So, we’re casually looking for a permanent place. We’re in absolutely no hurry, and we may end up just continuing to rent: we have a skyline view apartment with a generous-sized patio, on a major busline with a library right across the street and amazing food every few steps. The only major drawbacks the place has is the shared laundry facility and the no dogs allowed policy. As long as we rent, I won’t own pets: the financial burden and the restrictions, along with the cost of the pet care just don’t make financial or emotional sense to me. I’d rather be in a good place to provide for myself and my puppy; if having the puppy creates a strain, I’ve defeated the entire purpose of bringing a pet into my home. I’ve been to far too many dinner parties where cat women carry on about the health complaints of cats and dogs and in the next breath mention constant financial struggle; not only is this terrible behavior when it goes on too long, it’s a sobering preview into their old age. These are the same people that will tell you all about how their dialysis appointments went, including the color that the urine was that day.
If we can get a townhouse or condo in a decent location (we plan to stay inside Minneapolis) for a decent price – and its amenities outweigh what we enjoy right now – we’ll take it.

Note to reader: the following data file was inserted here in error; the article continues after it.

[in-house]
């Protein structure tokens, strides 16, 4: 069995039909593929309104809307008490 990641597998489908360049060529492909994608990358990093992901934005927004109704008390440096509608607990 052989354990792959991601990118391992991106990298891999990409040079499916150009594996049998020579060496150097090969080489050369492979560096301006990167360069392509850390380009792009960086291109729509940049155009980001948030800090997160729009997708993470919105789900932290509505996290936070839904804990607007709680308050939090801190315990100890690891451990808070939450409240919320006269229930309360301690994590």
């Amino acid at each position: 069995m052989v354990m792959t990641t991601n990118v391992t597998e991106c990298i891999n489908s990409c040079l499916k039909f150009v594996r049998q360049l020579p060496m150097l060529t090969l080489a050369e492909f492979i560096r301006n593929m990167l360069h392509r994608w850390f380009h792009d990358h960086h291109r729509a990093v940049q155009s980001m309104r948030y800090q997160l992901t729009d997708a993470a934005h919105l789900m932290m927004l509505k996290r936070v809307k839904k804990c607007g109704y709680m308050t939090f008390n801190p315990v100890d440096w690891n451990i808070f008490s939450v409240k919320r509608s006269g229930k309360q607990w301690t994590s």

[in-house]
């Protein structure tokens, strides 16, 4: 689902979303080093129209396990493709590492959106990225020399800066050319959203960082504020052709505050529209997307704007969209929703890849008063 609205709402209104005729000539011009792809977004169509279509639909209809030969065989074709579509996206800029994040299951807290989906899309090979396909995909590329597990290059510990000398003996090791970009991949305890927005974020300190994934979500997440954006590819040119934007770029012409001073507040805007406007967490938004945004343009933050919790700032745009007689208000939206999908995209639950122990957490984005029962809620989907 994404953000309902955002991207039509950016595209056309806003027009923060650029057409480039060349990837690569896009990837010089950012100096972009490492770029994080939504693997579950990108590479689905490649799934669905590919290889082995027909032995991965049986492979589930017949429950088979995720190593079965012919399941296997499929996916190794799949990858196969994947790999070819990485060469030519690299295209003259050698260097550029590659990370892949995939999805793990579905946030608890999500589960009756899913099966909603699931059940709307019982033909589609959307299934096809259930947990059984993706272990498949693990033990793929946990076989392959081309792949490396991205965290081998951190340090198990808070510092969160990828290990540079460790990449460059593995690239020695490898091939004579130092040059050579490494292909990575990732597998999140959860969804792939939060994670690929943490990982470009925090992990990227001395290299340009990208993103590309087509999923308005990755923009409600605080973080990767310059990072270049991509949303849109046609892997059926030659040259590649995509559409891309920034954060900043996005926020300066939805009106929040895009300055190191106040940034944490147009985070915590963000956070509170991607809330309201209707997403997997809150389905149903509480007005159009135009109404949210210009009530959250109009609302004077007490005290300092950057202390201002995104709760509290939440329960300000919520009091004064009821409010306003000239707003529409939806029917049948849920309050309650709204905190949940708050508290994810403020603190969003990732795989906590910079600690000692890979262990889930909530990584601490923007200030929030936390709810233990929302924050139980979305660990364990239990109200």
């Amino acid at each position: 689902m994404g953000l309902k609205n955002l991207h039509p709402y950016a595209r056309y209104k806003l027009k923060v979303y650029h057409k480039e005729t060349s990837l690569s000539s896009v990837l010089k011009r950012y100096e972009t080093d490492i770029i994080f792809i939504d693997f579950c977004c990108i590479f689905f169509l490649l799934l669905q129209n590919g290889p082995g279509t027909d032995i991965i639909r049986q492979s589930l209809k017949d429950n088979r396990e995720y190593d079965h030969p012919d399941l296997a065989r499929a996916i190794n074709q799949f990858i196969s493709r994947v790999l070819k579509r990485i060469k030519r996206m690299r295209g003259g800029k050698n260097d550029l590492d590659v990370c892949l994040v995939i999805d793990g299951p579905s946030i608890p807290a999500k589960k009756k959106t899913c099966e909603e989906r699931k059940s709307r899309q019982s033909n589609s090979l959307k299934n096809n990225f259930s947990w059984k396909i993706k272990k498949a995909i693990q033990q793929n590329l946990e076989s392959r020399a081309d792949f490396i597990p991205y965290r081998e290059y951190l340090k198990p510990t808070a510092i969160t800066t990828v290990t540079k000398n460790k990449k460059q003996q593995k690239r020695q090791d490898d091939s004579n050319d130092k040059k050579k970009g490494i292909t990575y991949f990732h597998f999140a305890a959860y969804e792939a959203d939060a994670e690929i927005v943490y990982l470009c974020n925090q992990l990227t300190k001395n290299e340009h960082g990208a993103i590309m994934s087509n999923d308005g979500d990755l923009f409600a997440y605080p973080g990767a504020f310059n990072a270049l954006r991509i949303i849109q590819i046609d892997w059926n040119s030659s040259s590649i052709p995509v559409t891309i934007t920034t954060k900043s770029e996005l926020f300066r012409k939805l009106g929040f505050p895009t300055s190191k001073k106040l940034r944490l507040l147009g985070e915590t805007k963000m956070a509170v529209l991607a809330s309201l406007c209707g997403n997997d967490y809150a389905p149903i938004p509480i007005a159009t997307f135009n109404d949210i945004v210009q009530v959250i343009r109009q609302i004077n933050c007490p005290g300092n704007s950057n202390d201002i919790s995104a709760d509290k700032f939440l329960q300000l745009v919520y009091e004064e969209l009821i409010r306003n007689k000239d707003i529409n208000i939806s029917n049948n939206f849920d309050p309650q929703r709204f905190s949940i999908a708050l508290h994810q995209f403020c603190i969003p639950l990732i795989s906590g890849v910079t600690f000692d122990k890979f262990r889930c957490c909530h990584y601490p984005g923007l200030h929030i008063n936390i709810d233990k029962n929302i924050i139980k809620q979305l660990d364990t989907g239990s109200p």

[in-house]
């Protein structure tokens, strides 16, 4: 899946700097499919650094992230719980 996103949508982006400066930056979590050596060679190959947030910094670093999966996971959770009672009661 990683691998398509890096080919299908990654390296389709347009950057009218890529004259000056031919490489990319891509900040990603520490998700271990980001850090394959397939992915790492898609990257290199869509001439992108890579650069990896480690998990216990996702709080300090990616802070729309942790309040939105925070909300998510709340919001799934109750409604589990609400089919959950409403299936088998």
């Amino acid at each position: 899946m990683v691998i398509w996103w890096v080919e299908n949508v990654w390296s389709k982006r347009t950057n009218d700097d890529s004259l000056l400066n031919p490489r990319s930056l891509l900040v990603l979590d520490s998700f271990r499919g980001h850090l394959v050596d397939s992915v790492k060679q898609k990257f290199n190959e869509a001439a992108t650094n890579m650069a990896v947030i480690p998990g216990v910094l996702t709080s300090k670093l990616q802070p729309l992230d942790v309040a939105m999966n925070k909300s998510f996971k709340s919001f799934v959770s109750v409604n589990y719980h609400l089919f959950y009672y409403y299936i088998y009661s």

Before someone lets fly a volley of “recommendations” please allow me to stop you dead. Mike and I, like yourself, have a specific lifestyle we have worked out for ourselves based on our shared values and personal/professional pursuits. A living arrangement that works for you may very well not work for us. So please spare me the details on the awesome place in Saint Paul with the claw foot bathtub and copper roofing. I know tons of people will love it. We won’t.
The requirements we’re looking for in general:
- Built after 1980 (makes computer stuff easier)
- Washer/dryer hookup
- Dishwasher in kitchen
- Central air (after twenty years with a wall unit a/c, this is NOT negotiable)
- 1000 sq. feet minimum (I refuse to let us turn into people who gather decades of crap.)
- Reasonable homeowner association fees
- In Minneapolis. Not the suburbs. Not Saint Paul (and if there’s an exception, I’m not telling you until later.) Minneapolis.
It doesn’t appear on real estate listings, but there are other factors we have to consider. Much of it revolves around how we live in our day-to-day lives.
- We are a one car household, and we make efforts to minimize car use. Access to public transit matters.
- We need a home that we can put on Xcel’s windpower program. I’m not wearing Birckenstocks and I use my garbage disposal instead of composting everything but I along with Mike have strong interests in energy efficiency.
- I need space to grow food. I am growing food in my current 1000 sq ft. apartment right now; floor plans and balcony plans are part of this consideration.
- I wouldn’t sneeze at underground parking, especially in the winter.